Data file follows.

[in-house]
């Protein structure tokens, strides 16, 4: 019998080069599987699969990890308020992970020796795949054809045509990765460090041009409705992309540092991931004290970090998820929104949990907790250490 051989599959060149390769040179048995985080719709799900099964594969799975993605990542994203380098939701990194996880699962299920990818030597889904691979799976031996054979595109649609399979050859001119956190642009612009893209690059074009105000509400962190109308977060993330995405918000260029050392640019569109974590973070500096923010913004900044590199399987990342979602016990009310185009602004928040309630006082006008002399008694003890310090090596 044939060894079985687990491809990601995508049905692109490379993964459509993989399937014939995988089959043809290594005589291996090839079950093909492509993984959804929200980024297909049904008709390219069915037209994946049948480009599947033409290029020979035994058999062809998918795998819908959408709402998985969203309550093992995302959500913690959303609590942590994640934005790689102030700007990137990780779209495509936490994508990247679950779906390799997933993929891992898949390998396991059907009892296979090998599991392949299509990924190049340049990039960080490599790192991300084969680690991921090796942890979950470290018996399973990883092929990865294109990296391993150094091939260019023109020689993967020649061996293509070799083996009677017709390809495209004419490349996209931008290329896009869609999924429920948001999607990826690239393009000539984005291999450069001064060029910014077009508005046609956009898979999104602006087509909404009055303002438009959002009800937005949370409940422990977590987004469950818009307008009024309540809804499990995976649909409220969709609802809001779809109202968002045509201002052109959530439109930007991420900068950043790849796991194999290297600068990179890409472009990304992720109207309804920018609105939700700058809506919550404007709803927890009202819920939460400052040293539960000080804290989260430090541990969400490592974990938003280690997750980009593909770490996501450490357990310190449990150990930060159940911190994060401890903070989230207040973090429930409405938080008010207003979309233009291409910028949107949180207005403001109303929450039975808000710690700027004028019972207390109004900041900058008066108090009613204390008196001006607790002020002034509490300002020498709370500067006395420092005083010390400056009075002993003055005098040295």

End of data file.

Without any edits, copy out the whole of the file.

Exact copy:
[in-house]
């Protein structure tokens, strides 16, 4: 019998080069599987699969990890308020992970020796795949054809045509990765460090041009409705992309540092991931004290970090998820929104949990907790250490 051989599959060149390769040179048995985080719709799900099964594969799975993605990542994203380098939701990194996880699962299920990818030597889904691979799976031996054979595109649609399979050859001119956190642009612009893209690059074009105000509400962190109308977060993330995405918000260029050392640019569109974590973070500096923010913004900044590199399987990342979602016990009310185009602004928040309630006082006008002399008694003890310090090596 044939060894079985687990491809990601995508049905692109490379993964459509993989399937014939995988089959043809290594005589291996090839079950093909492509993984959804929200980024297909049904008709390219069915037209994946049948480009599947033409290029020979035994058999062809998918795998819908959408709402998985969203309550093992995302959500913690959303609590942590994640934005790689102030700007990137990780779209495509936490994508990247679950779906390799997933993929891992898949390998396991059907009892296979090998599991392949299509990924190049340049990039960080490599790192991300084969680690991921090796942890979950470290018996399973990883092929990865294109990296391993150094091939260019023109020689993967020649061996293509070799083996009677017709390809495209004419490349996209931008290329896009869609999924429920948001999607990826690239393009000539984005291999450069001064060029910014077009508005046609956009898979999104602006087509909404009055303002438009959002009800937005949370409940422990977590987004469950818009307008009024309540809804499990995976649909409220969709609802809001779809109202968002045509201002052109959530439109930007991420900068950043790849796991194999290297600068990179890409472009990304992720109207309804920018609105939700700058809506919550404007709803927890009202819920939460400052040293539960000080804290989260430090541990969400490592974990938003280690997750980009593909770490996501450490357990310190449990150990930060159940911190994060401890903070989230207040973090429930409405938080008010207003979309233009291409910028949107949180207005403001109303929450039975808000710690700027004028019972207390109004900041900058008066108090009613204390008196001006607790002020002034509490300002020498709370500067006395420092005083010390400056009075002993003055005098040295």